Edelman Shoe Co. founders Samuel and Louise Edelman told the Supreme Court it may want to give them a quick win and skip further arguments in their tax fight with New York.
The couple filed their Sept. 11 brief together with a similarly situated couple, Richard Chamberlain and Martha Crum, to rebut New York’s Aug. 23 defense of taxing the intangible income of people who are residents of both New York and another state. A Supreme Court ruling in the multimillion-dollar dispute could affect not only economic activity around New York but also constitutional law for the country.
The Supreme Court has assigned the Edelman and Chamberlain-Crum case for its Oct. 1 conference, where the justices will make decisions on multiple petitions asking to be heard.
The couples told the Supreme Court it may want to consider granting a summary reversal, where it would overturn the New York high court’s decisions without asking for further written briefs or oral arguments on the question.
Otherwise, they said, the high court should ask for further arguments.
New York is engaging in a “protracted exercise in evasion,” the couples said.
The couples insisted a 2015 Supreme Court decision makes clear that New York violated the Constitution’s protection of interstate commerce by taxing them as New York residents on their intangible income, even though they permanently lived in Connecticut, which taxed them on the same income. The decision they referenced is Comptroller of Treasury of Maryland v. Wynne, which struck down a Maryland tax regime.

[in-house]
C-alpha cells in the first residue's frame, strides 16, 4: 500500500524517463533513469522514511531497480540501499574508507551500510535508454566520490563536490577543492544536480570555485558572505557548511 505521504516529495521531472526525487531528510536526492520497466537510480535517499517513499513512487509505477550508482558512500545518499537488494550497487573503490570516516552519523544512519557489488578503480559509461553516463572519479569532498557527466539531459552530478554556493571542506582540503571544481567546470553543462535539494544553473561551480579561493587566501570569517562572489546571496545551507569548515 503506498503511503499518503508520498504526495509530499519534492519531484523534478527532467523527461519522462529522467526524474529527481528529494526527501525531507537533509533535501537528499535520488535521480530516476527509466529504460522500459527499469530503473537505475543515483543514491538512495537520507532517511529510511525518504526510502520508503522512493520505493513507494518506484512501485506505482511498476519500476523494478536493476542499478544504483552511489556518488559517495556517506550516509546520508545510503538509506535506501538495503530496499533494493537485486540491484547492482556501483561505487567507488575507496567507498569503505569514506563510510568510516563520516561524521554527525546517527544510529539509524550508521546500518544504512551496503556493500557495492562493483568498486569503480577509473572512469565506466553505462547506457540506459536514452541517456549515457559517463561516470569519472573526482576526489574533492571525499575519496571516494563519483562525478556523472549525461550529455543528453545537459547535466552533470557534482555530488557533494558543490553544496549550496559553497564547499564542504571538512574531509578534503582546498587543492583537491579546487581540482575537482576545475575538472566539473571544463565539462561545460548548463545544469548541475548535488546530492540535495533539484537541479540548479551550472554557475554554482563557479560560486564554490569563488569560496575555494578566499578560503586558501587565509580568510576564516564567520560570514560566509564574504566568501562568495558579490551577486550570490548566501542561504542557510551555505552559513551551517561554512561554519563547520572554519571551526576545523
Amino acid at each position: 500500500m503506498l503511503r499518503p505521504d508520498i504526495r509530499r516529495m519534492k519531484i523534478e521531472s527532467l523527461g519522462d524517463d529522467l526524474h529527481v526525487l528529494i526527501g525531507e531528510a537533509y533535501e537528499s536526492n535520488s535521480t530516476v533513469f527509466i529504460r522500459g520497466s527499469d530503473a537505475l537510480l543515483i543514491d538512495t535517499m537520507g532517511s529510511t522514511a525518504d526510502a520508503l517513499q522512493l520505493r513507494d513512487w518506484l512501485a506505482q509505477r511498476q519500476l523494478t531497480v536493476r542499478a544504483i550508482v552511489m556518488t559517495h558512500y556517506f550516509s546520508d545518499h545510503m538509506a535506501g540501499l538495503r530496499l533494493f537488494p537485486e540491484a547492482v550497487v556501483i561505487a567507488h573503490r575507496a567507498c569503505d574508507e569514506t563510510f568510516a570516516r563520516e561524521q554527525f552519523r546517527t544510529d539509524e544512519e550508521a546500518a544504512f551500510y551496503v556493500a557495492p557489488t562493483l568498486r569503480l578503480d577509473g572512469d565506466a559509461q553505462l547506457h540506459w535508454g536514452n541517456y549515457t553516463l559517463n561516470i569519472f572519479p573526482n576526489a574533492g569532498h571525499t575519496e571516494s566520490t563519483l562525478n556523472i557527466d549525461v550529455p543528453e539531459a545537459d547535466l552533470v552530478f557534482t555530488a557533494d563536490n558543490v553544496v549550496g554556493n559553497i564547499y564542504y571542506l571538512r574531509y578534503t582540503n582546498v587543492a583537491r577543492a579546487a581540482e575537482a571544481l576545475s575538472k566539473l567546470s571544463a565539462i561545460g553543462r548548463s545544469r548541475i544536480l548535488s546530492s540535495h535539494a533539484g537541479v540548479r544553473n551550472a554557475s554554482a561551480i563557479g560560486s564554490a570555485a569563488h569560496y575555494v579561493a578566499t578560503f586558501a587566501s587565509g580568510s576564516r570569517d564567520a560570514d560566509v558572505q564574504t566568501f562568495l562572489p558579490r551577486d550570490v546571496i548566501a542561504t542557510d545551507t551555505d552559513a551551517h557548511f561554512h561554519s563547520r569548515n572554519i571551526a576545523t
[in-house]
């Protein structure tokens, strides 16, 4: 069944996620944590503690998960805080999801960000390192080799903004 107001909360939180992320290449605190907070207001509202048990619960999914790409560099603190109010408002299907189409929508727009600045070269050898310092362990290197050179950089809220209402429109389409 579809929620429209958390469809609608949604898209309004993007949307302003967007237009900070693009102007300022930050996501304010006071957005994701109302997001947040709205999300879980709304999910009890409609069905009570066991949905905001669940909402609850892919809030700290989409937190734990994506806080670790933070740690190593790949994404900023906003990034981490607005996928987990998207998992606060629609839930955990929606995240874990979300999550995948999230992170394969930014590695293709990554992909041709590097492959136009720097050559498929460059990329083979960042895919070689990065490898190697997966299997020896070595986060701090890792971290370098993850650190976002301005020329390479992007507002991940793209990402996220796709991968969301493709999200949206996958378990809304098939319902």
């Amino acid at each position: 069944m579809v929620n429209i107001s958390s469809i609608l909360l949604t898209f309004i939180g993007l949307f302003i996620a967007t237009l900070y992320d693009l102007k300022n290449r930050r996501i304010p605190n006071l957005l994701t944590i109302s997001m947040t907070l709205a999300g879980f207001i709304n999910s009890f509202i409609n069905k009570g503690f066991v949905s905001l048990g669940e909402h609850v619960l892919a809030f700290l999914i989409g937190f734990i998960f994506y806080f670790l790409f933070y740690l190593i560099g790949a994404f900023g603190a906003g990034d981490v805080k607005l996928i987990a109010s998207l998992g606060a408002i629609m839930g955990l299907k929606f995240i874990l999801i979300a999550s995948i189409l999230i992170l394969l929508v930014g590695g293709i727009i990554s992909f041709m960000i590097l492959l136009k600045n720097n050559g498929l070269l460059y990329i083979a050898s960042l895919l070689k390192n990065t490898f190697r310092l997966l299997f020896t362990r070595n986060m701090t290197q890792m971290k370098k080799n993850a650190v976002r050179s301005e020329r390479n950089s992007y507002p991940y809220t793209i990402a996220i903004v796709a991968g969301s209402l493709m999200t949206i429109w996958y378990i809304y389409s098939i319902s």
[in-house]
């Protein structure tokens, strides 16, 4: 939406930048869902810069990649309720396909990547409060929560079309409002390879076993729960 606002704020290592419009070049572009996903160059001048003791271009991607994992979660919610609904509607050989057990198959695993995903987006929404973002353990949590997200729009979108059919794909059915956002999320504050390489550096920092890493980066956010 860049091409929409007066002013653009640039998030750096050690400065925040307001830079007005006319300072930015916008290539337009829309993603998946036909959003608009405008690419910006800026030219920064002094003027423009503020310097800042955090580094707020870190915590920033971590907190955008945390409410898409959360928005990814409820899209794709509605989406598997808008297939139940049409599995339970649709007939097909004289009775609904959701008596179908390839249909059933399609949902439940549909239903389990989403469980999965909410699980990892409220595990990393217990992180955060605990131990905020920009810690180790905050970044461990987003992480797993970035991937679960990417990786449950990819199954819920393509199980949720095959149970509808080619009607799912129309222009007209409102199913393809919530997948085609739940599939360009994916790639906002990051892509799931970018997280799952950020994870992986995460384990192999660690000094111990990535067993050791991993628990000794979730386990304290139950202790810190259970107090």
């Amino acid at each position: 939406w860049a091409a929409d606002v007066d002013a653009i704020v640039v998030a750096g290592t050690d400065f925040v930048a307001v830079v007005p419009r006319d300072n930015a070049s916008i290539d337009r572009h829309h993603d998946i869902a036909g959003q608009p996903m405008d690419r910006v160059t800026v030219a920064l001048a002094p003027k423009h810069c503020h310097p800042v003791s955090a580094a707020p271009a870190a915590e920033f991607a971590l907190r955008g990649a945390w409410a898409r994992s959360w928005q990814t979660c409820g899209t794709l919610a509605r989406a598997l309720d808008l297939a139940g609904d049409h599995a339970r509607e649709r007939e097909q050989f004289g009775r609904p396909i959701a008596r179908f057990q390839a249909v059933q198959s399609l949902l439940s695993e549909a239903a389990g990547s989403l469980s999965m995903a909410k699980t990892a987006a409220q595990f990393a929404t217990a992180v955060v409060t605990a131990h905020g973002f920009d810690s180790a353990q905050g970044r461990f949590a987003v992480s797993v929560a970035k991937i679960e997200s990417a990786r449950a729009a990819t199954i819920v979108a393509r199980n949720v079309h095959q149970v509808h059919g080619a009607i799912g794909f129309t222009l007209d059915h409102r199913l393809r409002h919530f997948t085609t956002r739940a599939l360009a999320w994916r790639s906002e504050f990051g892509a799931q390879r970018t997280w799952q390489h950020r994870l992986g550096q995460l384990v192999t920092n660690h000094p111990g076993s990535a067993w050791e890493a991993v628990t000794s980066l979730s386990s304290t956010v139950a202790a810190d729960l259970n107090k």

Justice Samuel Alito wrote for the majority in the Wynne case, saying courts should apply the “internal consistency test,” where they imagine the taxing procedure at issue being adopted by every state. They should then strike it down, he said, if it would place greater burdens on those who cross state lines under the hypothetical.
New York asked the Edelmans for more than $6 million in back taxes that included taxes on intangible income from selling interests in their shoe company, and asked Chamberlain and Crum for more than $2.7 million in taxes on income from selling interests in Chamberlain’s company.
The filing comes after the state of New York filed a brief Aug. 23, arguing its scheme passed the internal consistency test because it didn’t burden interstate commerce given that a resident gets a tax credit for intangible income it can show came from economic activity in another state.
New York also urged the Supreme Court to let the issue be considered in other lower courts before taking it up, to see if a conflict with the lower decision here emerges or at least have multiple decisions addressing the issue.
The couples said, however, that the New York officials “offer no valid reason why this Court should allow New York—the Nation’s business center and the jurisdiction in which the question presented is by far most likely to arise—to flout a decision of this Court indefinitely, accruing millions if not billions of dollars of unconstitutionally collected tax revenue in the meantime.”
“If Wynne means what it says, the decisions below cannot be allowed to stand,” they argued.
The couples were represented by Kannon K. Shanmugam, chair of the Supreme Court and Appellate Practice Group at Paul, Weiss, Rifkind, Wharton & Garrison LLP.
The case is Edelman v. N.Y. State Dep’t of Taxation and Fin., U.S., No. 18-1570, reply brief filed 9/11/19.